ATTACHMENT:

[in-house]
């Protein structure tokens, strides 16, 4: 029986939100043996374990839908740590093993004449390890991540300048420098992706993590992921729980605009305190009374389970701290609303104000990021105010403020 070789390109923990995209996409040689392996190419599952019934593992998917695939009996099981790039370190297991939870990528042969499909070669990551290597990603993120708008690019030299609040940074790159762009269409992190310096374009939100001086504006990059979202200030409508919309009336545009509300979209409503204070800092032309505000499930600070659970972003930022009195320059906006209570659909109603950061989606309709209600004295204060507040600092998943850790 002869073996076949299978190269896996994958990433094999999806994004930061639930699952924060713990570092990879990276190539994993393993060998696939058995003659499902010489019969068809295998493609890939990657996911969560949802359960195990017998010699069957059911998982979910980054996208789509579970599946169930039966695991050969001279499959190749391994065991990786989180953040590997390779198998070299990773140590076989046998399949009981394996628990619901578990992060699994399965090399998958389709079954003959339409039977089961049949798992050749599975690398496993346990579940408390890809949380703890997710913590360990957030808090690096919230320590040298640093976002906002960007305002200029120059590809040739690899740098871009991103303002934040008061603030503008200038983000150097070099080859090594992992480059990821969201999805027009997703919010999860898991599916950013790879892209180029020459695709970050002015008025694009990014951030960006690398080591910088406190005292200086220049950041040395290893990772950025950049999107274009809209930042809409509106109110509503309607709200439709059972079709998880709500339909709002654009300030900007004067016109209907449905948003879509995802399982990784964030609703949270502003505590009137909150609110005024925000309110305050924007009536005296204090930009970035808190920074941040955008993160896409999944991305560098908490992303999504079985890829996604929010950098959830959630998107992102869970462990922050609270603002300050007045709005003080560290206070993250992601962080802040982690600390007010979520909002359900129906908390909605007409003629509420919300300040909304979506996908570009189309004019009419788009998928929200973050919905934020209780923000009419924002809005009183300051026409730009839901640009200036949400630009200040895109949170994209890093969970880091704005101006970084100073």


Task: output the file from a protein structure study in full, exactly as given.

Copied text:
[in-house]
């Protein structure tokens, strides 16, 4: 029986939100043996374990839908740590093993004449390890991540300048420098992706993590992921729980605009305190009374389970701290609303104000990021105010403020 070789390109923990995209996409040689392996190419599952019934593992998917695939009996099981790039370190297991939870990528042969499909070669990551290597990603993120708008690019030299609040940074790159762009269409992190310096374009939100001086504006990059979202200030409508919309009336545009509300979209409503204070800092032309505000499930600070659970972003930022009195320059906006209570659909109603950061989606309709209600004295204060507040600092998943850790 002869073996076949299978190269896996994958990433094999999806994004930061639930699952924060713990570092990879990276190539994993393993060998696939058995003659499902010489019969068809295998493609890939990657996911969560949802359960195990017998010699069957059911998982979910980054996208789509579970599946169930039966695991050969001279499959190749391994065991990786989180953040590997390779198998070299990773140590076989046998399949009981394996628990619901578990992060699994399965090399998958389709079954003959339409039977089961049949798992050749599975690398496993346990579940408390890809949380703890997710913590360990957030808090690096919230320590040298640093976002906002960007305002200029120059590809040739690899740098871009991103303002934040008061603030503008200038983000150097070099080859090594992992480059990821969201999805027009997703919010999860898991599916950013790879892209180029020459695709970050002015008025694009990014951030960006690398080591910088406190005292200086220049950041040395290893990772950025950049999107274009809209930042809409509106109110509503309607709200439709059972079709998880709500339909709002654009300030900007004067016109209907449905948003879509995802399982990784964030609703949270502003505590009137909150609110005024925000309110305050924007009536005296204090930009970035808190920074941040955008993160896409999944991305560098908490992303999504079985890829996604929010950098959830959630998107992102869970462990922050609270603002300050007045709005003080560290206070993250992601962080802040982690600390007010979520909002359900129906908390909605007409003629509420919300300040909304979506996908570009189309004019009419788009998928929200973050919905934020209780923000009419924002809005009183300051026409730009839901640009200036949400630009200040895109949170994209890093969970880091704005101006970084100073």